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Information for Irish students

The University of Groningen has a long history of welcoming students from all over the world. Of our 30,000 students more than 6000 are international, coming from 120 different countries, including Ireland. This makes Groningen a truly international study city. Over 25% of the population are students.

Groningen has a cosy Irish community making it the University with the highest amount of Irish nationals studying in a degree programme in the Netherlands. There are currently around 175 Irish students enrolled at the University, the majority in a Bachelor programme with Master programs becoming increasingly popular. Popular subject areas are Economics and Business, Psychology, Arts, and Law.

This year, Google Science Fair winner, Fionn Ferreira, has chosen the University of Groningen to start his degree Chemistry.

With no language barrier, easy access to programs (no points), low cost of living and tuition fees (you can take the SUSI with you), we expect to welcome more Irish students to Groningen in the next couple of years.

Why choose Groningen?

  1. Top 100 globally-ranked university, est 1614
  2. Over 180+ English-taught degree programmes
  3. Straightforward entry requirements for the Bachelor programmes
  4. Focused 4-block system offered in 2 semesters
  5. Excellent student facilities such career- and support services, sports centers, libraries
  6. Wide selection of Master programmes to choose from after Bachelor graduation

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Information for applicants from Ireland

Bachelor's programmes

The Leaving Certificate (awarded with a minimum of 6 graduation courses at at least Ordinary Level, including at least 2 graduation courses at Higher Level with a minimum grade of H4) is sufficient for entry to most of our bachelor’s programmes. There is no points system (CAO) applicable in the Netherlands. Some programmes require you to have completed specific subjects or subject combinations within your diploma. Please check the entry requirements in advance.

No English language test is required.

The deadline to apply to the majority of programmes is 1 May. Please submit your application as early as possible so that the Admissions Office has enough time to process your documents. It can take a few weeks to be informed of the outcome of your application - the sooner you apply, the better.

Five of our English-taught bachelor’s courses (listed below) are Numerus Fixus . These programmes have an earlier application deadline of 15 January and an additional selection process run by the respective Faculty.

Master's programmes

For admittance to one of our master’s programmes you will need to have a research university bachelor’s degree (hons) in a related discipline. The Faculty Admissions Boards look at each master’s application on an individual basis. Your suitability for the master’s is based on the courses you have covered in your bachelor’s programme.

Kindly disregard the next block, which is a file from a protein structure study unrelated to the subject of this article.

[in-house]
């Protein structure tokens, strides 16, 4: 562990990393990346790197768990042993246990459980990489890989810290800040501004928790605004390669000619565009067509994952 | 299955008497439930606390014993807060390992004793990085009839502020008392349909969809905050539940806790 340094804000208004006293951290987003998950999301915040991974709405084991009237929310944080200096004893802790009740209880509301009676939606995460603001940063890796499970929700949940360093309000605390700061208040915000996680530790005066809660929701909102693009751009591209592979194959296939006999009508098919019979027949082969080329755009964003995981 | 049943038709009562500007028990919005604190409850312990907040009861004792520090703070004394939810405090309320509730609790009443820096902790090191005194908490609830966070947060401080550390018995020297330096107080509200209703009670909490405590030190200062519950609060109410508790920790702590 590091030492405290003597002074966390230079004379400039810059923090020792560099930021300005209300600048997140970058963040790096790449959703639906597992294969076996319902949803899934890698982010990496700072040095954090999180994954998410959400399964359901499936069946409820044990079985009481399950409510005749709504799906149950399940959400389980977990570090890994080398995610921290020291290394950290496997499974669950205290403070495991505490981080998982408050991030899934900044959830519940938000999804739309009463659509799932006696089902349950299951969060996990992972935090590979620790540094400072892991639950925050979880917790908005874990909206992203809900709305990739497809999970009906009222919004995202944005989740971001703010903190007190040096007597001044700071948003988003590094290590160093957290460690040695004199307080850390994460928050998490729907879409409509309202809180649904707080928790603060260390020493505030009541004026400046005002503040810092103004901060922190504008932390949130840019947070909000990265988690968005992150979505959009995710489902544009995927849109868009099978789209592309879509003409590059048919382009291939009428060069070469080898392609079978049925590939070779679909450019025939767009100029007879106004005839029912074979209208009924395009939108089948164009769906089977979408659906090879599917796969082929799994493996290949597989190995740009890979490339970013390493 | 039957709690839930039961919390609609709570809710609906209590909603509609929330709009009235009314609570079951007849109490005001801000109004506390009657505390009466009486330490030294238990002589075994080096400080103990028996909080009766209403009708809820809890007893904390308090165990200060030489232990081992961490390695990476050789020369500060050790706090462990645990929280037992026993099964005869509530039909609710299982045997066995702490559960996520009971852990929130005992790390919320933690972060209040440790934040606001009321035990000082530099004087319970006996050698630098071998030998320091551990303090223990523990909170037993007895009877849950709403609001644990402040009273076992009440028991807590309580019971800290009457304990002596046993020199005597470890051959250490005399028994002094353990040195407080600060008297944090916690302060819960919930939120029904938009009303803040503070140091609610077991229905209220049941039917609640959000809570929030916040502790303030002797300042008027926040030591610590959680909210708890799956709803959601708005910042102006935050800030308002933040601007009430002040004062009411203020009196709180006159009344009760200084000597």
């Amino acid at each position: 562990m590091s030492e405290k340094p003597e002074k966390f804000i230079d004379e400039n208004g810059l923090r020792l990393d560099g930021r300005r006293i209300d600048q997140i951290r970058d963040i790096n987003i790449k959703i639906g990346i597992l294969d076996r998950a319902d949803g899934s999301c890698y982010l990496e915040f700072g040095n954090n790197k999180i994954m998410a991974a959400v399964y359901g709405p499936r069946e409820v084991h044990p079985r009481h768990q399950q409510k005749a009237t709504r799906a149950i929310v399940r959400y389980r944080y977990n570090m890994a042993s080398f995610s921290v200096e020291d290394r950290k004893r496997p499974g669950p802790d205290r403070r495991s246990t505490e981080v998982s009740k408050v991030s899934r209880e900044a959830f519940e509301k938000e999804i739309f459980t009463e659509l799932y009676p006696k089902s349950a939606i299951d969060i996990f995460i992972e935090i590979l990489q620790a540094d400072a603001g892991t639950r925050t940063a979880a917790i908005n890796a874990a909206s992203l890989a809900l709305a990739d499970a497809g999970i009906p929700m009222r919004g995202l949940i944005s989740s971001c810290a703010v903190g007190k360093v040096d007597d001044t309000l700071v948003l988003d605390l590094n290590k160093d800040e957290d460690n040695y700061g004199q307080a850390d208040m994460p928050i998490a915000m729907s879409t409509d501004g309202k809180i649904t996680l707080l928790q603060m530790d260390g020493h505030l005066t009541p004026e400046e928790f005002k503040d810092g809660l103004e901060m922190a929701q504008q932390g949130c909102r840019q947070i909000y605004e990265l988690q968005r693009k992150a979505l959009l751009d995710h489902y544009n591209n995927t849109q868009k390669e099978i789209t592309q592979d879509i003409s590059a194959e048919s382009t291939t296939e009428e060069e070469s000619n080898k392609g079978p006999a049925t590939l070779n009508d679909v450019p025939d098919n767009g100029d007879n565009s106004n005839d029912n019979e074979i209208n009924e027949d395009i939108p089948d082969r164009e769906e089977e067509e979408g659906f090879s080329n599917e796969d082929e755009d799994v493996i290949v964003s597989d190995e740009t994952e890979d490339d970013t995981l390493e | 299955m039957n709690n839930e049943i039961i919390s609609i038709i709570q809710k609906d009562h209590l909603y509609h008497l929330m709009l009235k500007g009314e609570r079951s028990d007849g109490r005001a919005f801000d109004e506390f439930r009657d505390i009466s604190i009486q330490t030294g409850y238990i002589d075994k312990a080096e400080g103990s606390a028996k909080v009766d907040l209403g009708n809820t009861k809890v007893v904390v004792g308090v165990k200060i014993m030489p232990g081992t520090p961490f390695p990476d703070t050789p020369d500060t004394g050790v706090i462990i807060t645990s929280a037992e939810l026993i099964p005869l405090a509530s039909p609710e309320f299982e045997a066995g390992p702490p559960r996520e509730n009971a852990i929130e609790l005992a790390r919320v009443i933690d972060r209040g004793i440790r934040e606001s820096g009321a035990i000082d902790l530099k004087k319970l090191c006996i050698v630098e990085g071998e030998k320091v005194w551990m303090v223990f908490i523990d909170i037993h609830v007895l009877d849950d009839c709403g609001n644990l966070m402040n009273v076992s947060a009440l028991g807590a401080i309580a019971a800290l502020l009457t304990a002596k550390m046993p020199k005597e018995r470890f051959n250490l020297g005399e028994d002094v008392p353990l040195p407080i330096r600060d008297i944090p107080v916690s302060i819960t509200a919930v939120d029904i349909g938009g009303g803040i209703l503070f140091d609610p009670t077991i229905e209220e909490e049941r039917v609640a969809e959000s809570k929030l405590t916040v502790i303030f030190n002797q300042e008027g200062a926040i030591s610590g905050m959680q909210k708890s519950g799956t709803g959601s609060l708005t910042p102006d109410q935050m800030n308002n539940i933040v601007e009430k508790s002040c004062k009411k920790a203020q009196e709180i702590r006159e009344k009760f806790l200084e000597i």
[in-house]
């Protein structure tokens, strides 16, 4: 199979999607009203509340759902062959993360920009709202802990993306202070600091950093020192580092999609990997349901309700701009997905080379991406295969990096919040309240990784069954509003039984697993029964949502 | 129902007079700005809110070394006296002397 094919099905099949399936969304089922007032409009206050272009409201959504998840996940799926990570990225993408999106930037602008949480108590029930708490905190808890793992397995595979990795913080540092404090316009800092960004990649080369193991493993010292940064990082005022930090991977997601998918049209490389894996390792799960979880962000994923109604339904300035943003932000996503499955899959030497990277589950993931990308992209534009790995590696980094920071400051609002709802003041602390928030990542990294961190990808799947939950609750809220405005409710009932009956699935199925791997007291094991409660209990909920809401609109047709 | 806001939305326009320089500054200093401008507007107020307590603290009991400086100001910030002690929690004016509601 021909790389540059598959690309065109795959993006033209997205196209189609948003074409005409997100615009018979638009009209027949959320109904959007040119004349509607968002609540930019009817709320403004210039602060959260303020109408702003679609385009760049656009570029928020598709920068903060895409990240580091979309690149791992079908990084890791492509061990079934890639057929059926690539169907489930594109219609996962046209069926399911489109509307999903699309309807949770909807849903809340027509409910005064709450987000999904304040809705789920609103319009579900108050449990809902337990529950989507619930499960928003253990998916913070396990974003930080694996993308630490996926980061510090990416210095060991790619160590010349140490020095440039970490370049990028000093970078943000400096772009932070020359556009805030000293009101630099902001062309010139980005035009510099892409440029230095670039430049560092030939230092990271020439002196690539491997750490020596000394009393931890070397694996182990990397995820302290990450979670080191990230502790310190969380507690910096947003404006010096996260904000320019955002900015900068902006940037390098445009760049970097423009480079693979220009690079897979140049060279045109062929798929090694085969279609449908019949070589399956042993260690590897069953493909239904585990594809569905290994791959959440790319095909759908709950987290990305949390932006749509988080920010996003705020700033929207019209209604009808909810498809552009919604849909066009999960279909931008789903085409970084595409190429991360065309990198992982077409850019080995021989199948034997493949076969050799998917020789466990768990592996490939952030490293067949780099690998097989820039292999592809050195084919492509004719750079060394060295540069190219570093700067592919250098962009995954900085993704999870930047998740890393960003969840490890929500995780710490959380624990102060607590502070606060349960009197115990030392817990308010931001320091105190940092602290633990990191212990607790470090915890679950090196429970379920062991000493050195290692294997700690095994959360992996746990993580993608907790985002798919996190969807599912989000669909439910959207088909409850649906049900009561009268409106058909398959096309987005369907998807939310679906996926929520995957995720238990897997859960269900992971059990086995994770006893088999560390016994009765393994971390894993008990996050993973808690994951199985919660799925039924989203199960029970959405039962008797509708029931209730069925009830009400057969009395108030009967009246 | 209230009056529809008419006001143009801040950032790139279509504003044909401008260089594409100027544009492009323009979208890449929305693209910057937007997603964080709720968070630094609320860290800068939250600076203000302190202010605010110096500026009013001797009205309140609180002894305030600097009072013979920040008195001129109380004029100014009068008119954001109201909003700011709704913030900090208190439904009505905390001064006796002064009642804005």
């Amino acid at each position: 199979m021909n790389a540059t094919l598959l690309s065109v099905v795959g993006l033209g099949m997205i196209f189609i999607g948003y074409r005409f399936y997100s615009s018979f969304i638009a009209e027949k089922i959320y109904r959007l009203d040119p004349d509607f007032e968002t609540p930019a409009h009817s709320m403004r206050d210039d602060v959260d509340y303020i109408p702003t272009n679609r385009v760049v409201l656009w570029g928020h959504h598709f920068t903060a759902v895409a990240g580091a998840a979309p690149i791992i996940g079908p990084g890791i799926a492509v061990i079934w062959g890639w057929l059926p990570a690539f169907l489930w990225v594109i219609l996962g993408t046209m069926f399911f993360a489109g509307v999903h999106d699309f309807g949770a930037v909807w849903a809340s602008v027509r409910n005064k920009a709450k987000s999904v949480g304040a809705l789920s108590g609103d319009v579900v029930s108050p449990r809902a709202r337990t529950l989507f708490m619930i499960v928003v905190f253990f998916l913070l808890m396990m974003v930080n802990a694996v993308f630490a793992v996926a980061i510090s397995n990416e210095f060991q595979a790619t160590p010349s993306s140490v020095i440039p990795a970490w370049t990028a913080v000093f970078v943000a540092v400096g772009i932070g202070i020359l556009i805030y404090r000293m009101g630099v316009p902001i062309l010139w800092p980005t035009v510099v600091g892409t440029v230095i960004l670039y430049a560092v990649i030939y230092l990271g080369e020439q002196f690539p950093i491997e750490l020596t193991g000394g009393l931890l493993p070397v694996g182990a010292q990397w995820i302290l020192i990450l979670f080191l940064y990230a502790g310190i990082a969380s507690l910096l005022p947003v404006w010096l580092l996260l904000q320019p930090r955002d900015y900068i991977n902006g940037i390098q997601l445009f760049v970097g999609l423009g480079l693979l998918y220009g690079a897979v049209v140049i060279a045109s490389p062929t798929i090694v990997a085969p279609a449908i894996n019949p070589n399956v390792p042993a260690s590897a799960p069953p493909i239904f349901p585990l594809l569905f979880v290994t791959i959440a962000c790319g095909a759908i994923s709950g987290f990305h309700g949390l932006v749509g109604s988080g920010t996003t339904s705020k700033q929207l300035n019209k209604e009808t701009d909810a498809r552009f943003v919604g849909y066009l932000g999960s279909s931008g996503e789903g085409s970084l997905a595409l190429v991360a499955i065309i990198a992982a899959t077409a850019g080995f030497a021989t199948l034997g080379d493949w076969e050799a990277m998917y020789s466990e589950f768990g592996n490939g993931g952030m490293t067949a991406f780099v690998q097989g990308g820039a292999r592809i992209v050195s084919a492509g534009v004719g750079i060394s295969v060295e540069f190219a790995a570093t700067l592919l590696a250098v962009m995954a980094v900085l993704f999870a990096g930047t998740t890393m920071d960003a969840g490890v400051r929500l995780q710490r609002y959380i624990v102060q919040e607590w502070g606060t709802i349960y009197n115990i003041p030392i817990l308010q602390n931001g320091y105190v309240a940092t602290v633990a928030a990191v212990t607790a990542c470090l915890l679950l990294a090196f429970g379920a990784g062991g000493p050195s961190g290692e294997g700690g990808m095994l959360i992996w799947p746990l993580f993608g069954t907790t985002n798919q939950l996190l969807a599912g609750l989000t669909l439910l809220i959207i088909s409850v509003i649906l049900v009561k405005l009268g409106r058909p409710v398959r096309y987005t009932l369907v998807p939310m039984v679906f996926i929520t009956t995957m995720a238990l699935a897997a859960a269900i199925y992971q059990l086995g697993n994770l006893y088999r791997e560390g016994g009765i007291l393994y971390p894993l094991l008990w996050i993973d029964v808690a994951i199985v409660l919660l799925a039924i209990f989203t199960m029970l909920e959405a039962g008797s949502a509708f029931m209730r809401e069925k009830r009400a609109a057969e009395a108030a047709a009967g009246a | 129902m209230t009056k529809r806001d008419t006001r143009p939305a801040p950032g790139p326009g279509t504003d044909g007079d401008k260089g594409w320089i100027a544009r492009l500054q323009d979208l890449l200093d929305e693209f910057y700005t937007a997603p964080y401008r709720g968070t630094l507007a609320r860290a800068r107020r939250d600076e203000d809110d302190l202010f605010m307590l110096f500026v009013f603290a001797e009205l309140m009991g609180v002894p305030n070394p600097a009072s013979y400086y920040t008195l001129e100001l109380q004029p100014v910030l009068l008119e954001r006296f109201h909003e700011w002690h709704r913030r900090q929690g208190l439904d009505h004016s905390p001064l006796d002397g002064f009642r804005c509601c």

For more detailed information about academic entry requirements, please check the webpage for the master’s programme you are interested in.

No English language is required.

With a bachelor’s degree (hons) you are exempted from the GMAT/GRE requirements applicable to the Faculty of Economics and Business.

The University also offers a number of pre-master’s programmes. These are bridging programmes for students who wish to enrol in a master’s programme, but have certain deficiencies in their academic background. During a pre-master’s you will follow courses preparing you for a specific master’s degree. For example, the popular pre-master’s at the Faculty of Economics and Business, which consists of 60 ECTS and which needs to be completed within one year. Once you have successfully completed a pre-master’s programme, you can enrol in the corresponding master’s programme.

The Academic Year

The academic year in the Netherlands consists of two semesters. Each semester is then divided into two blocks, each lasting 10 weeks. Every block concludes with a short exam period. The academic year runs from the beginning of September to the end of June/beginning of July.

The Dutch grading scale consists of grades 1 to 10 where 1 is the lowest, 10 the highest and 5.5 (rounded off to a 6) the passing grade. Don’t expect the highest grades as it is rarely given, an 8 is considered very high.

Contact information

The University of Groningen works with a representative in Ireland: Guy Flouch of EUNiCAS. Please feel free to contact Guy by email or Whatsapp: +353 86 244 8834

You may also contact the country manager for Ireland, Heidi Scholtz, for all your questions.


I wanted to divert from the usual path that people take of going to an Irish university, usually very close to home with the same people they have been in school with for the past number of years. Attending University of Groningen has equipped me more for the future than I could ever have hoped.

It can take some time to settle in but you just have to remember that everyone there is in the same boat you are; all of them have also moved to a new country with a new language, trying to make new friends. However, if you're willing to dive head first into it and work hard, it will definitely be worth it.

People always said going abroad is a risk but the way I see it, it's an adventure, you just have to be willing to take the first step.

Sinead Walsh: BSc International Business; MSc Sustainable Entrepreneurship